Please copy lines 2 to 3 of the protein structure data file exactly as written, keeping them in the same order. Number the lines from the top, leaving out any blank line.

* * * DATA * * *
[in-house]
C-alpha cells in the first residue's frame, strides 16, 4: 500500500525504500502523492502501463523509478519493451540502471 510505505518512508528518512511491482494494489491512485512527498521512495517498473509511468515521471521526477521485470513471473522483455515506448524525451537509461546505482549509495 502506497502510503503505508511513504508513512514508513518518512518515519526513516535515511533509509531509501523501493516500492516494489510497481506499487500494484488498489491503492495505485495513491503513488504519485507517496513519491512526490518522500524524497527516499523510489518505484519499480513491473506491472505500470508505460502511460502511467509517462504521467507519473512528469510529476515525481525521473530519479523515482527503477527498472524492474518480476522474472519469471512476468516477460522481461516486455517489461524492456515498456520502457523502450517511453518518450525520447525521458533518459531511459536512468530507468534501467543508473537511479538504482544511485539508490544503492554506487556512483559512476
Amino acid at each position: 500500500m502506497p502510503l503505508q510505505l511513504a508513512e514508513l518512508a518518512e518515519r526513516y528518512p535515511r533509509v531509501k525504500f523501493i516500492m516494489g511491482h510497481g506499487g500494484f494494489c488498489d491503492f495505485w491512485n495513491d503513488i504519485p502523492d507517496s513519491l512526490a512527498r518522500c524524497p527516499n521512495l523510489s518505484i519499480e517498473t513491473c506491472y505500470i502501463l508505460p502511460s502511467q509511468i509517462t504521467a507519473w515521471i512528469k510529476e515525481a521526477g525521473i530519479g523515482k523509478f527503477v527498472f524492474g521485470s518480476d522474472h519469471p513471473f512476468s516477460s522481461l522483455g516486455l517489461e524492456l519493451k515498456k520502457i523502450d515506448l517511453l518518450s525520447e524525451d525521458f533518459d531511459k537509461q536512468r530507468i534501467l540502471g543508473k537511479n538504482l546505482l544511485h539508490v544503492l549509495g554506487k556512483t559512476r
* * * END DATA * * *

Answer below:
C-alpha cells in the first residue's frame, strides 16, 4: 500500500525504500502523492502501463523509478519493451540502471 510505505518512508528518512511491482494494489491512485512527498521512495517498473509511468515521471521526477521485470513471473522483455515506448524525451537509461546505482549509495 502506497502510503503505508511513504508513512514508513518518512518515519526513516535515511533509509531509501523501493516500492516494489510497481506499487500494484488498489491503492495505485495513491503513488504519485507517496513519491512526490518522500524524497527516499523510489518505484519499480513491473506491472505500470508505460502511460502511467509517462504521467507519473512528469510529476515525481525521473530519479523515482527503477527498472524492474518480476522474472519469471512476468516477460522481461516486455517489461524492456515498456520502457523502450517511453518518450525520447525521458533518459531511459536512468530507468534501467543508473537511479538504482544511485539508490544503492554506487556512483559512476
Amino acid at each position: 500500500m502506497p502510503l503505508q510505505l511513504a508513512e514508513l518512508a518518512e518515519r526513516y528518512p535515511r533509509v531509501k525504500f523501493i516500492m516494489g511491482h510497481g506499487g500494484f494494489c488498489d491503492f495505485w491512485n495513491d503513488i504519485p502523492d507517496s513519491l512526490a512527498r518522500c524524497p527516499n521512495l523510489s518505484i519499480e517498473t513491473c506491472y505500470i502501463l508505460p502511460s502511467q509511468i509517462t504521467a507519473w515521471i512528469k510529476e515525481a521526477g525521473i530519479g523515482k523509478f527503477v527498472f524492474g521485470s518480476d522474472h519469471p513471473f512476468s516477460s522481461l522483455g516486455l517489461e524492456l519493451k515498456k520502457i523502450d515506448l517511453l518518450s525520447e524525451d525521458f533518459d531511459k537509461q536512468r530507468i534501467l540502471g543508473k537511479n538504482l546505482l544511485h539508490v544503492l549509495g554506487k556512483t559512476r